When stepping into the world of real estate, many feel they are ready to go at it alone, without an agent to help. This does not always bode well once you are in the thick of the home selling process eyeing contracts filled with unfamiliar language. When attempting to sell “For Sale By Owner,” unforeseen challenges can arise, whether you are a first-time or seasoned seller. We’ll look at some of the biggest issues self-sellers are facing today.
“I’m not an expert, you’re not an expert. So let's leave it to the experts.” —Patti Pallito, former For Sale by Owner.
Putting in the Work
Selling your home is a full-time job. If you already have a 5-day work week, then selling on your own can become an increasingly stressful and time-consuming task. When talking with listing agent and team owner, Elise Polli, she discussed some of the challenges folks face when attempting to sell on their own.
“The most common thing I hear from our clients that were formerly trying to sell [For Sale by Owner] is ‘I had no idea how much work this would be.’”
Work comes in the form of marketing the listing, gathering Planning and Zoning documents, taking professional photos, staging (and potentially having to buy props), answering countless questions from potential buyers and agents, scheduling (and re-scheduling) showings, following up with each buyer who has had a showing, conducting a market analysis for accurate pricing, and trying to negotiate without making an emotional decision.
You’ll have your hands full with moving, working, and making your home show-ready. Leave the listing work to a professional who is paid to do so year round.
Lack of Market Knowledge and Resources
Not only is there extensive work that goes into selling, but there is market knowledge that sellers are not privy to unless working with an agent. An article from Ramsey Solutions discusses being a For Sale by Owner and what it costs to lack the real estate market knowledge. “The truth is that you don’t know as much about real estate as an agent who does this day in and day out. You could price your home so low that you’re giving it away, or price it so high that nobody shows any interest. It’s an agent’s job to know about movements and buyer interest in your local housing market. They’ll also be able to expose your home to many more buyers through a Multiple Listing Service (MLS), which is difficult for FSBO sellers to get access to—if they can do it at all.”
Elise recently sat down for an interview with a For Sale By Owner turned client, Patti Pallito, who did not realize the work it would take to sell nor her property’s worth in the current market.
“First thing I want to say is what an idiot I was to actually think to go For Sale By Owner. The reason I thought it was okay is because the market is very strong, and I had so many people when I was moving saying, ‘Are you selling your house? I’m so interested in it.’ I thought if I had potential buyers, then I could do it myself. I started to look into the process and realized this is a lot of work, this is not my expertise, so I need to bring in an expert.” (Watch the full interview here.)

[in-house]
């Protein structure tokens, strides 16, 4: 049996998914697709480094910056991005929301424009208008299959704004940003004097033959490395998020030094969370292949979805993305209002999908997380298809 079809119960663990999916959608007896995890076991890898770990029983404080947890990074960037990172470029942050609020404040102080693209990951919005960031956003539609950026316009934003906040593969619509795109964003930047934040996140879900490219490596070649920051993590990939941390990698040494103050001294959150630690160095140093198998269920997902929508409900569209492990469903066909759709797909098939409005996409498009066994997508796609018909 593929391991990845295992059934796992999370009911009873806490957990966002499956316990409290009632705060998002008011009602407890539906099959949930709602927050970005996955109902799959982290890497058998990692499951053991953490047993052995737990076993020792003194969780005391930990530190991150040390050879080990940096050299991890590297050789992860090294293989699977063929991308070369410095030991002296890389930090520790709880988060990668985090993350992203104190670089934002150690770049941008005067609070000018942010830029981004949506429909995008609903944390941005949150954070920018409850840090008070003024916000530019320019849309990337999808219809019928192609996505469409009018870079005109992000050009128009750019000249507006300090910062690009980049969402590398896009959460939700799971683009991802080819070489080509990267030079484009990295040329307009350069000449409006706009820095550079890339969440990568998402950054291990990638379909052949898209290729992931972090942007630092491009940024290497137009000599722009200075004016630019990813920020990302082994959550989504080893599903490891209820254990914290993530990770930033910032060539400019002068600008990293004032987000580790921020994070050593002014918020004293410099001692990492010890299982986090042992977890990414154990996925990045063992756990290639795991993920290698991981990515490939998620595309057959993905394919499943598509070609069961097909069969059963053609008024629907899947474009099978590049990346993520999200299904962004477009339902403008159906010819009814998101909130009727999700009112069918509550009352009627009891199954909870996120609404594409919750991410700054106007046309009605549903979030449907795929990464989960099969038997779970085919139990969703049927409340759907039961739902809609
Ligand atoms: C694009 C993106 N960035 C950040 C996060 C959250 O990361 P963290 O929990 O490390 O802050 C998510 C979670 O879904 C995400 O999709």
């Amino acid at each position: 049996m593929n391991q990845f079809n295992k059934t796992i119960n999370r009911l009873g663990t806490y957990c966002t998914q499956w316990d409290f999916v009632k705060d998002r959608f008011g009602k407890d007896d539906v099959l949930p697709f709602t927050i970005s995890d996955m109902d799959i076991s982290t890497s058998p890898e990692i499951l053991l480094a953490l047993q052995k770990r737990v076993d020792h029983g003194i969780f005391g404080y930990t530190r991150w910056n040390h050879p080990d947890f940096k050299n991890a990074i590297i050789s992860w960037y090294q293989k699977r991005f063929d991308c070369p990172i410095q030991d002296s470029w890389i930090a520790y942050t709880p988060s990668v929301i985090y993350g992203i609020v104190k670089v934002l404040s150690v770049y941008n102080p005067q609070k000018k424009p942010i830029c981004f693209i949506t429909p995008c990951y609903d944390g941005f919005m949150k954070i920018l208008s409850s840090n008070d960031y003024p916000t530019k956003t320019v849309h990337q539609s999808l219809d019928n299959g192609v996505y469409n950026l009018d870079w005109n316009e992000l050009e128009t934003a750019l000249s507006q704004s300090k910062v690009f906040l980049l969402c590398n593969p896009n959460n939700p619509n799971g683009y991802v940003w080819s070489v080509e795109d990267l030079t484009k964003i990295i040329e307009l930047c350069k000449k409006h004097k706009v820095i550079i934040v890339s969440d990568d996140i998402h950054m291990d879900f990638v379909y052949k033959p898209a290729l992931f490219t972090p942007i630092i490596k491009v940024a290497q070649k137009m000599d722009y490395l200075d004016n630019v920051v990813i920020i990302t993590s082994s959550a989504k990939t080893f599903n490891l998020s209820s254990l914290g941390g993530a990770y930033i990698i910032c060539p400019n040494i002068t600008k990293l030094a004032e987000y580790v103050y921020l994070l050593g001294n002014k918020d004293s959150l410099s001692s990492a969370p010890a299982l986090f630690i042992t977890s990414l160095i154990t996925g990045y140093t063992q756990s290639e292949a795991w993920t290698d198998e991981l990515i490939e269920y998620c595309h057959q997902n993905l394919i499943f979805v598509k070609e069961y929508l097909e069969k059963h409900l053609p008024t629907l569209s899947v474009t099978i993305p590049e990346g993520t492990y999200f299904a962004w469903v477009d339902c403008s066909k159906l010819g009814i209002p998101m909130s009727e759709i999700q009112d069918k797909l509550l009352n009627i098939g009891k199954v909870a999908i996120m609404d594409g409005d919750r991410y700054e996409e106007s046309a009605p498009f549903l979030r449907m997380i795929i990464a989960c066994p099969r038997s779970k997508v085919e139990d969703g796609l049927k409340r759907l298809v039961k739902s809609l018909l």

Patti had started giving showings to folks interested and even had a potential buyer lined up to go under contract. The offer she was poised to accept while selling solo was over $100,000 less than what she ended up receiving working with an agent. This brings us to our next point: you’ll lose out on money when selling solo.
Leaving Money on the Table
One of the main reasons people choose to sell without the help of an agent is wanting to avoid paying their commission fees. Avoiding the commission fee usually leads to people losing out on more money than the 2-3% a listing agent takes at closing.
A report from the National Association of Realtors looked at the difference in pricing between For Sale by Owners and those working with agents. “FSBOs typically sell for less than the selling price of other homes; FSBO homes sold at a median of $217,900 last year (up from last year), and signiﬁcantly lower than the median of agent-assisted homes at $242,300.”
Removing the Emotion
A home is one of the most important and personal purchases a person can make. Selling can be an even more difficult decision and it can be hard to leave your feelings behind when it’s a property you’ve spent years living in and making your own. Agents are incredibly useful because they can take the emotion out of decisions to help you choose the offer that suits you best.
They’re also well versed in any possible contract or inspection-related issues that can lead to drama when negotiating for yourself. “There's any number of issues that can come up related to contract contingencies which could lead to the transaction falling through. Agents can take the emotion out of the transaction and problem-solve to hold deals together because we've encountered similar issues in the past. We've problem-solved everything from failing septic systems to radon to tenant issues to plumbing issues on the day of closing,” said Elise.
The Final Verdict
When asking if you can sell a home without an agent, the answer is yes. Will you reap the maximum financial benefit or have ease and peace of mind throughout the process? Probably not. If you’re selling, it most likely means your heading for a change in life. While you focus on the next phase, let an agent handle getting the home sold with as little strain on you as possible.